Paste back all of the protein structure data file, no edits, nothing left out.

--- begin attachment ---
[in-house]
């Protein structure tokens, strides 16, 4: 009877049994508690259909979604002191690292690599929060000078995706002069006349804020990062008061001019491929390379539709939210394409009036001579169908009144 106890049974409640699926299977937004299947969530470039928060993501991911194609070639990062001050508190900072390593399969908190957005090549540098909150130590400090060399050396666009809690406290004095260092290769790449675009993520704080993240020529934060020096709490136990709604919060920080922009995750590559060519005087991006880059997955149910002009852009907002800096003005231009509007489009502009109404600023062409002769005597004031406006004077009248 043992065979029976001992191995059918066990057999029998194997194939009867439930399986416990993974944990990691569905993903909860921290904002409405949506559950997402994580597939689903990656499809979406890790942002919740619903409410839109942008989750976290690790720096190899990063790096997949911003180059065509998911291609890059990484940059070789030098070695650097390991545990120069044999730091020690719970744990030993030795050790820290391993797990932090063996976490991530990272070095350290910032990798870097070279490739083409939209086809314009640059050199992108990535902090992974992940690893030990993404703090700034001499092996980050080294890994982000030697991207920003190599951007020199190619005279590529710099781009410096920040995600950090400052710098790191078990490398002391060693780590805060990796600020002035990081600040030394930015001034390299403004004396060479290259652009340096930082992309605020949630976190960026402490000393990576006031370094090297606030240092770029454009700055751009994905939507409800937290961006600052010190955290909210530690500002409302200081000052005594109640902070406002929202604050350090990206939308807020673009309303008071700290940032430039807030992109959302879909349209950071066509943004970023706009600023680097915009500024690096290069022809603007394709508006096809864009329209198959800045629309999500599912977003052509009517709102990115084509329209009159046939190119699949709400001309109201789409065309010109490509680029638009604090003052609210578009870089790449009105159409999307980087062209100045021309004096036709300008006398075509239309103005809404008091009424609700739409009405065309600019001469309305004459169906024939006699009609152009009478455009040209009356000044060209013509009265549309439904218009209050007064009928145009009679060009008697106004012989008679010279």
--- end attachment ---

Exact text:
[in-house]
């Protein structure tokens, strides 16, 4: 009877049994508690259909979604002191690292690599929060000078995706002069006349804020990062008061001019491929390379539709939210394409009036001579169908009144 106890049974409640699926299977937004299947969530470039928060993501991911194609070639990062001050508190900072390593399969908190957005090549540098909150130590400090060399050396666009809690406290004095260092290769790449675009993520704080993240020529934060020096709490136990709604919060920080922009995750590559060519005087991006880059997955149910002009852009907002800096003005231009509007489009502009109404600023062409002769005597004031406006004077009248 043992065979029976001992191995059918066990057999029998194997194939009867439930399986416990993974944990990691569905993903909860921290904002409405949506559950997402994580597939689903990656499809979406890790942002919740619903409410839109942008989750976290690790720096190899990063790096997949911003180059065509998911291609890059990484940059070789030098070695650097390991545990120069044999730091020690719970744990030993030795050790820290391993797990932090063996976490991530990272070095350290910032990798870097070279490739083409939209086809314009640059050199992108990535902090992974992940690893030990993404703090700034001499092996980050080294890994982000030697991207920003190599951007020199190619005279590529710099781009410096920040995600950090400052710098790191078990490398002391060693780590805060990796600020002035990081600040030394930015001034390299403004004396060479290259652009340096930082992309605020949630976190960026402490000393990576006031370094090297606030240092770029454009700055751009994905939507409800937290961006600052010190955290909210530690500002409302200081000052005594109640902070406002929202604050350090990206939308807020673009309303008071700290940032430039807030992109959302879909349209950071066509943004970023706009600023680097915009500024690096290069022809603007394709508006096809864009329209198959800045629309999500599912977003052509009517709102990115084509329209009159046939190119699949709400001309109201789409065309010109490509680029638009604090003052609210578009870089790449009105159409999307980087062209100045021309004096036709300008006398075509239309103005809404008091009424609700739409009405065309600019001469309305004459169906024939006699009609152009009478455009040209009356000044060209013509009265549309439904218009209050007064009928145009009679060009008697106004012989008679010279």